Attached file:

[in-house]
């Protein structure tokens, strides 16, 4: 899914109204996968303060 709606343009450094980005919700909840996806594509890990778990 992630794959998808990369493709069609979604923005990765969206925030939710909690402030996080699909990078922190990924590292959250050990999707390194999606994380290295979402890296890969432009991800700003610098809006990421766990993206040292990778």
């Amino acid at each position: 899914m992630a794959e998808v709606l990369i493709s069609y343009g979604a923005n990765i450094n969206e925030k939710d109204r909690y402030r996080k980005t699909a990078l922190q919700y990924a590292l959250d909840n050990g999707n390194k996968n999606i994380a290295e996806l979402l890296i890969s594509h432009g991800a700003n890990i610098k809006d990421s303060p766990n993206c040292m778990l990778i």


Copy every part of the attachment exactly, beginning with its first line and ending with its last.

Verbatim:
[in-house]
């Protein structure tokens, strides 16, 4: 899914109204996968303060 709606343009450094980005919700909840996806594509890990778990 992630794959998808990369493709069609979604923005990765969206925030939710909690402030996080699909990078922190990924590292959250050990999707390194999606994380290295979402890296890969432009991800700003610098809006990421766990993206040292990778």
């Amino acid at each position: 899914m992630a794959e998808v709606l990369i493709s069609y343009g979604a923005n990765i450094n969206e925030k939710d109204r909690y402030r996080k980005t699909a990078l922190q919700y990924a590292l959250d909840n050990g999707n390194k996968n999606i994380a290295e996806l979402l890296i890969s594509h432009g991800a700003n890990i610098k809006d990421s303060p766990n993206c040292m778990l990778i």